Two years later, in May 1973, Crystal Lee caught the attention of southern labor leaders with her determination and willingness to be vocal. When the regional TWUA organizer wanted to file a National Labor Relations Board (NLRB) grievance about a letter the J.P. Stevens Company had posted on its mills’ bulletin boards, several white members, including Crystal Lee, tried to hand copy it for him. The letter offered a “special word to our black employees” and said the TWUA was making false promises that “by going into the union in mass, you can dominate it and control it.” Union members knew that less than 20 percent of J.P. Stevens workers were Black because pressure from civil rights labor activism, particularly its successes with Title VII of the 1964 Civil Rights Act, had only recently punctured the rigid segregation of mills. They also knew the company wanted to trigger the bigotry and racial fears of uninformed white millhands, who would imagine the union “supported black power.” If that happened, the TWUA would not get enough votes in an NLRB certification election to represent the workers.

Black union members could not copy the letter because bossmen had been following them for months and had already fired one man. A white worker tried but gave up after a bossman told her to stop. When Crystal Lee called the organizer, he said he needed the exact wording of the letter. She decided to get it done, writing fast and flipping through the posted pages, but a bossman walked up and told her she could not copy it. Crystal Lee kept writing. Another bossman told her to stop and go see the supervisor. Crystal Lee replied she would go after the break. Although nervous, she went to supper, where coworkers asked what had happened and said she had “guts.” Crystal Lee mentioned that the bossmen said they were going to fire her, so “y’all can expect anything.” It was a collective event, which millhands discussed throughout the shift.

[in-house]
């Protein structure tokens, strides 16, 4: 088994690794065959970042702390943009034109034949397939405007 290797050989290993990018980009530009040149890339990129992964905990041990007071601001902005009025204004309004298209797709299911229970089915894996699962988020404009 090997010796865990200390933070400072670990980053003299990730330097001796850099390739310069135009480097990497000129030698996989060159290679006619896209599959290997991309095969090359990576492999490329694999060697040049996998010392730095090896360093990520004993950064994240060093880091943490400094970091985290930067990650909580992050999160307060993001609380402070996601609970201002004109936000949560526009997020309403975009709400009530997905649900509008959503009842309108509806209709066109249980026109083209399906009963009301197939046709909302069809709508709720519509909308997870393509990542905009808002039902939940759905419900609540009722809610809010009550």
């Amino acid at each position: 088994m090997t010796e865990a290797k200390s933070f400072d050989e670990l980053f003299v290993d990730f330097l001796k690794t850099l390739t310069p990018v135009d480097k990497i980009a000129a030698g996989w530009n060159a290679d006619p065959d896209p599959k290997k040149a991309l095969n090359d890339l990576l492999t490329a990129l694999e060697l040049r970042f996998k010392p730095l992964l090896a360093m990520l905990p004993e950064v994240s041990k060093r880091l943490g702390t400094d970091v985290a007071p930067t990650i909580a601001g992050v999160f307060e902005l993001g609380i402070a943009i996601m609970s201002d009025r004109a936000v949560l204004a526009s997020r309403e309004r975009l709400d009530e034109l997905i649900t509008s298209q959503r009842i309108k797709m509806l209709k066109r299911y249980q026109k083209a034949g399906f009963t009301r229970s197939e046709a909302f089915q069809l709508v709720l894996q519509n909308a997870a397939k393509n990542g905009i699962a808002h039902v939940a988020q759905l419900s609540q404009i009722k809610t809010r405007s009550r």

Perhaps if Crystal Lee had conformed to the mill town’s patriarchal gender norms and called her husband so he could take responsibility for her, the situation would have ended with a simple termination. Instead she was noncompliant.

Crystal Lee returned to her towel-folding station, where the assistant overseer ordered her to go to the supervisor. She saw a few bossmen and her forelady waiting. The supervisor asked why she was using the pay phone on company time, and nobody spoke up for her as he listed her supposed infractions. Making such false accusations was a common means of harassing union members because supervisors could not legally reprimand them for union activity. Crystal Lee resisted, asking the men for their names and titles. They looked confused, and the supervisor shouted that she should call her husband. “Tell him to pick you up. I want you out,” he yelled. Perhaps if Crystal Lee had conformed to the mill town’s patriarchal gender norms and called her husband so he could take responsibility for her, the situation would have ended with a simple termination. Instead she was noncompliant.

Crystal Lee said she had to get her pocketbook and walked back to the folding station. She noticed coworkers staring, and Mary Mosley, an African American woman in her section, asked what happened. “He fired me,” Crystal Lee replied as a Pinkerton guard and a policeman arrived. She asked Mosley for a marker, wrote UNION on a piece of cardboard, stood on her table, and held it overhead. Her fellow union members, peers, and neighbors stopped work, many raising a hand in V for victory. They could not imagine that this action, which emerged from decades of labor activism and years of interracial union organizing, would become the key dramatic scene in a Hollywood movie. They could not imagine it would generate an icon that would appear for decades as a representation of individualist defiance.

Aimee Loiselle is assistant professor of history at Central Connecticut State University.